|System: Xbox 360, PS3|
|Dev: Remedy Entertainment|
|Release: February 22, 2012|
|Screen Resolution: 480p-1080p|
Another noticeable change comes in the environments, which are less linear than the dark forests and empty cabins of the original. The world feels more real and open, even if a lot of it feels a little empty. The constraints that come with being an arcade game also means there are less spectacular set pieces, minus one memorable section you encounter once fairly early and again later on.
That's right, I said the same thing happens to you twice, and that's because the story revolves around Alan's attempt to bring the reality he's in into synch with the reality his wife Alice is in. It's woven into the story, but going through the same environment you explored just thirty minutes earlier feels like a lazy design decision. It works in the tale being told, but I don't necessarily want to explore the same environments twice.
When the story is over, there's still quite a bit to look forward to in the brand new "Fight 'til Dawn" mode, which takes the increasingly popular survival mode and weaves it into Wake's world. It's less strategic than Gears of War's Horde mode, and doesn't run nearly as long as Halo's Firefight. Instead, it's more like Left 4 Dead's Survival; you're never going to last longer than ten minutes, and every second is spent fighting for your life. Basically, what you're doing is fighting waves of increasingly powerful groups of enemies with the goal of accumulating as many points as possible until dawn comes. Littered about the maps are flares, guns, and ammunition you'll need to survive. Perform well enough in one map to unlock the next, and the Leaderboards add a little extra motivation to beat your friends' scores.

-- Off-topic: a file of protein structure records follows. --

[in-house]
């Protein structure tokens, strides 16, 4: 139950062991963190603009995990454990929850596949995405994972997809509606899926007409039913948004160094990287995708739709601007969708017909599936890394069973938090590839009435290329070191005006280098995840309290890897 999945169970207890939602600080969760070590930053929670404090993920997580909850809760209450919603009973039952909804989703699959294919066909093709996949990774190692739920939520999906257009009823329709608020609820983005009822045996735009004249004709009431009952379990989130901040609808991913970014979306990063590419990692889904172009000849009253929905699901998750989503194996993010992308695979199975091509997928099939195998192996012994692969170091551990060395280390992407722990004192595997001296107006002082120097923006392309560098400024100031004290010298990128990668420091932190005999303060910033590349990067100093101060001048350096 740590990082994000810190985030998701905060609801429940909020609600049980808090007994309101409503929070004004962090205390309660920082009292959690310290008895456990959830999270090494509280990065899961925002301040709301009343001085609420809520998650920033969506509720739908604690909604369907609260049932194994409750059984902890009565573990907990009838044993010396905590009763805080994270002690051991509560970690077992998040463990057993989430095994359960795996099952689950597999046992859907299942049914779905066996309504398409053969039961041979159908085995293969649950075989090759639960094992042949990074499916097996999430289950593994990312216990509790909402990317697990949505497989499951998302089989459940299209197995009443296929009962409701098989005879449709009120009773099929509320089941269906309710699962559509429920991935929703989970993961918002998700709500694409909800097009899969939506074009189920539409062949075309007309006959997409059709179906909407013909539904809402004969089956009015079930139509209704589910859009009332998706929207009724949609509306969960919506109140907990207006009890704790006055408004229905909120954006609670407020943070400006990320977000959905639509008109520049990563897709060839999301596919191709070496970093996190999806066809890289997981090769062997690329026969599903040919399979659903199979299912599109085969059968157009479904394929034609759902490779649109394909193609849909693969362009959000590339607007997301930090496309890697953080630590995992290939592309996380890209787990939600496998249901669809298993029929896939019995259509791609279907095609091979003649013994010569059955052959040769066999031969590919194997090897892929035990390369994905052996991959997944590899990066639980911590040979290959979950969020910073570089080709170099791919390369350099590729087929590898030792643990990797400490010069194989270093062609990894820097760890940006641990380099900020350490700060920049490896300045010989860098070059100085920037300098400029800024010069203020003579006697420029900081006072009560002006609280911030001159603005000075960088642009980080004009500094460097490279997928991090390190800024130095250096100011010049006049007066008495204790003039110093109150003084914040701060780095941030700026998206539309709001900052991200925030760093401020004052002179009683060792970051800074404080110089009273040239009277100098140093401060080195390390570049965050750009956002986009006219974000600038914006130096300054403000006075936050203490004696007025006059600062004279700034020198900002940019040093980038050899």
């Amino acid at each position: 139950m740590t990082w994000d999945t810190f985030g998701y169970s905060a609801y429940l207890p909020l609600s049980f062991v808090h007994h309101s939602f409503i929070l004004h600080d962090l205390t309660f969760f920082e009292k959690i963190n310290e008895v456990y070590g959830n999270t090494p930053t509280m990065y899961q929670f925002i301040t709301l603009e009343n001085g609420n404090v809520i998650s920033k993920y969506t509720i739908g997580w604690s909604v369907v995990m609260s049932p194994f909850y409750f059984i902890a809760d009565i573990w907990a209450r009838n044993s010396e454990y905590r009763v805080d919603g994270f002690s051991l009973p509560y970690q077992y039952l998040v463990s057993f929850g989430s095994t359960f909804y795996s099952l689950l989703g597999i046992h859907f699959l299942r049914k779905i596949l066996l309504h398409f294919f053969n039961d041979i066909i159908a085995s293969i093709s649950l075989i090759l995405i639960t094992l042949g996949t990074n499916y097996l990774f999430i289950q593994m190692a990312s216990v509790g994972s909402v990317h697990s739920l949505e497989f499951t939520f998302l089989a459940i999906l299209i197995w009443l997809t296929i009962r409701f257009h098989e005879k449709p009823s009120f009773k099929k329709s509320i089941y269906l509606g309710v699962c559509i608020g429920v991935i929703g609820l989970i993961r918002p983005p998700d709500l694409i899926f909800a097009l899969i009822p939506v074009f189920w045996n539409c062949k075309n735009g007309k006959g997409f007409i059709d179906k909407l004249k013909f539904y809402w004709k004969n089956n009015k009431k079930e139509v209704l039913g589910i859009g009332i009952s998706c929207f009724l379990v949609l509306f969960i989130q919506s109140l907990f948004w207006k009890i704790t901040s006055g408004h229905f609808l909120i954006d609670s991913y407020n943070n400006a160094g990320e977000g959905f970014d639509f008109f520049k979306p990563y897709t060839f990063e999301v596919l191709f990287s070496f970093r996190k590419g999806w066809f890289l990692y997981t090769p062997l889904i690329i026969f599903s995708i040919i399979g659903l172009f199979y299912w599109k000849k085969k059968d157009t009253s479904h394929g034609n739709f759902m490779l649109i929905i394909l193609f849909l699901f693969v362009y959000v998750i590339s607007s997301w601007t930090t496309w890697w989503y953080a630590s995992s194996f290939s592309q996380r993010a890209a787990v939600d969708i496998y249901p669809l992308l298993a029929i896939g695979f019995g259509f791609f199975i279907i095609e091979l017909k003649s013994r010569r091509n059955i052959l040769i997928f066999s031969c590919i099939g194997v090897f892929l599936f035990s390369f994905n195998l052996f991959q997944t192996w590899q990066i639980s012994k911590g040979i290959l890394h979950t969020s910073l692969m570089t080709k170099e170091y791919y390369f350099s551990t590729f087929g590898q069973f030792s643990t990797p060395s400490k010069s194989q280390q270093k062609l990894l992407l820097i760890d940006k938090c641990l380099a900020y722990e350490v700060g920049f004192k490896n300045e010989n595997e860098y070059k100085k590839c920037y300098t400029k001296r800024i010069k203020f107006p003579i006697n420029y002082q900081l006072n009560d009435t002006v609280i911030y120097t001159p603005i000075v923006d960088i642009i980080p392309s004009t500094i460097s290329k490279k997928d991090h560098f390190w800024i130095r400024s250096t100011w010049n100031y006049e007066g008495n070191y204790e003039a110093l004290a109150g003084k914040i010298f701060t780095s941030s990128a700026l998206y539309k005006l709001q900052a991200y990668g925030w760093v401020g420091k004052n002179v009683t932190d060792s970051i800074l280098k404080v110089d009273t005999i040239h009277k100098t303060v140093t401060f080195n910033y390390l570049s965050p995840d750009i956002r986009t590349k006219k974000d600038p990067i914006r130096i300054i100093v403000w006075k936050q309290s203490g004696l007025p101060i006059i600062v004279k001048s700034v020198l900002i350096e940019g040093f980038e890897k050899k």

Despite some repetition in the environments, the bigger arsenal of weapons, new enemies, easier-to-follow story, and the new Fight 'til Dawn mode make Alan Wake's American Nightmare a fantastic addition to anyone's arcade library. There's enough content here to make it worth the $15 asking price, and the pulp fiction aesthetic offers a new way to experience a familiar formula. American Nightmare offers something for everyone, from action/horror fans to film junkies. This is a story no gamer should miss.
Date: February 22, 2012